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Exclusive Video Interview: Leverage: Redemption's Noah Wyle Talks Directing Season 2, Impersonating Costar Kane, & More

Noah WyleToday, the second season of Leverage: Redemption drops on Amazon Freevee. Noah Wyle returns to play Harry Wilson, as well as to direct again.

SciFi Vision recently got to sit down with Wyle and talk to him not only about directing again this season but about some of the difficulties in acting in the same episode you are directing. “What you shortchange yourself of is the prep on the episode, because you have to act in the episode that's just before it,” he told the site, “So, you get a little bit more efficient about how you prep, and you get a little bit more relaxed about what prep really is and isn't. I found that as I got more opportunities to direct the season, I was coming in with my plan, but looking at it a lot less and looking for things that weren't my plan a lot more, and finding that that was even more fun and exciting to know that I had a backup if I needed it, but be looking for the open door whenever a door would close as a new sort of way of testing myself.”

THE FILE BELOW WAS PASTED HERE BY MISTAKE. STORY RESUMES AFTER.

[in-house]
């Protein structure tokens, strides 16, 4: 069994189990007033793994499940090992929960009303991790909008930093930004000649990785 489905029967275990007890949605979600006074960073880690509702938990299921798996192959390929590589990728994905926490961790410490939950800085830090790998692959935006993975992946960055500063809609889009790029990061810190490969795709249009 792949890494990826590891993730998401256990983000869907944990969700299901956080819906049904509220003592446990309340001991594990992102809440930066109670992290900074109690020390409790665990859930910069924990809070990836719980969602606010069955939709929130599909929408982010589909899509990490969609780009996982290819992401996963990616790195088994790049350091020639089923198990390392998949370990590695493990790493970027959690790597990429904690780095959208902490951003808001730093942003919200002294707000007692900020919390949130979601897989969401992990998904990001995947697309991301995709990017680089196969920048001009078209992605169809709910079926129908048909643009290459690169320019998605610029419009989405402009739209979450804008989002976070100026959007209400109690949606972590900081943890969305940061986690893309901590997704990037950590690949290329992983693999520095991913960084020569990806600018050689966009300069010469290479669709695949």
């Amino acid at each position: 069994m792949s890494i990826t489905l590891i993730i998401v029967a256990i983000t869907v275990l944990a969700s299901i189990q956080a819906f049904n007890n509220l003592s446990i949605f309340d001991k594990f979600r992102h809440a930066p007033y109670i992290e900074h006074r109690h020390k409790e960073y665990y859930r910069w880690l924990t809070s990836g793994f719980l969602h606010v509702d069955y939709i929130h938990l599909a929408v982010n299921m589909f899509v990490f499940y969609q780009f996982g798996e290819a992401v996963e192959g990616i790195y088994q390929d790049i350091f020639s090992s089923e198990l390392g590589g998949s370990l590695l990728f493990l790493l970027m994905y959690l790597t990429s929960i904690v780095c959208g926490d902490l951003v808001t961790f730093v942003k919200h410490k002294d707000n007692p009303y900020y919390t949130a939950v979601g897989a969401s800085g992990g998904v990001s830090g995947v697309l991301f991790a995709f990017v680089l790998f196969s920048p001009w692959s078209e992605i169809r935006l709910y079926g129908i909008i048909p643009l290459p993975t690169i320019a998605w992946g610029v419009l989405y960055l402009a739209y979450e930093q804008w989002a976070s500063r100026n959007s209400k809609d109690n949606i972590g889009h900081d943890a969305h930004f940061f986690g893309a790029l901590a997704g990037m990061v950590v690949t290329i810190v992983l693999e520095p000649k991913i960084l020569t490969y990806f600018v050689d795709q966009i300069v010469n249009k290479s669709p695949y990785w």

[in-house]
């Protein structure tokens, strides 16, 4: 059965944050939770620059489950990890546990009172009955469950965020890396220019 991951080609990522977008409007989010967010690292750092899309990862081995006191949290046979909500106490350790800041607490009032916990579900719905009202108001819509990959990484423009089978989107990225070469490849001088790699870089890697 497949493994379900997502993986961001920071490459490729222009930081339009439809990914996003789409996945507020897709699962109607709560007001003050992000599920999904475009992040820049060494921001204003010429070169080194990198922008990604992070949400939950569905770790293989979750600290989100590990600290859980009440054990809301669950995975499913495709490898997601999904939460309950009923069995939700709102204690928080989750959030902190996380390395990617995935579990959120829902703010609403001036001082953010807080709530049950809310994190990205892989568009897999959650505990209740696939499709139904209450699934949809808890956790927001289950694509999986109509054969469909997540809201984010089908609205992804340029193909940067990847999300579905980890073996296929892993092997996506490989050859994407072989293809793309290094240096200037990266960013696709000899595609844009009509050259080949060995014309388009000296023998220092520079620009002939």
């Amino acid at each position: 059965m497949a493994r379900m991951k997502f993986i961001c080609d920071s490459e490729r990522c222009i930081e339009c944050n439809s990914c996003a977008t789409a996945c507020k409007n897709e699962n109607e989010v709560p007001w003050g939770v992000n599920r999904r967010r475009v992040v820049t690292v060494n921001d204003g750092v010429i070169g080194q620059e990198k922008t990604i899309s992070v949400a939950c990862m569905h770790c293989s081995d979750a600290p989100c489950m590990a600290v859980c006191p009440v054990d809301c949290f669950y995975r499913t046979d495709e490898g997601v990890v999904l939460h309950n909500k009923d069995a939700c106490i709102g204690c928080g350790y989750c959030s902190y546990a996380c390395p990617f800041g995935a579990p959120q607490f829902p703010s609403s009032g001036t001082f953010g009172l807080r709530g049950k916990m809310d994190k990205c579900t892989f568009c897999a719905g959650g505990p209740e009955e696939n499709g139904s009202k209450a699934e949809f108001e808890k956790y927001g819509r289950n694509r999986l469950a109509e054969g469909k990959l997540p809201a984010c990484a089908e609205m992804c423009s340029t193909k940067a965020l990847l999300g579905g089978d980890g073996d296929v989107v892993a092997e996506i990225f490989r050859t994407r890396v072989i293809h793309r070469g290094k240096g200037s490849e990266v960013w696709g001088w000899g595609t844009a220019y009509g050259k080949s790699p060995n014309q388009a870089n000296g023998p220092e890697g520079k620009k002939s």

According to the actor, directing on Leverage: Redemption is not too dissimilar to The Librarians, which he also starred in and directed a handful of times. “Both shows are predicated on pace,” Wyle told SciFi Vision. “You have to keep the energy and the pace up, otherwise, you really lose the stakes of what you're going for, and you lose the audience's attention. So, either the actors need to be moving or the camera needs to be moving and there needs to be a real metronomic pace that's pretty quick.”

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Exclusive Video Interview: David Appelbaum Breaks Down the Fall Finale of La Brea & Teases What's to Come

***The following contains spoilers for 2.07***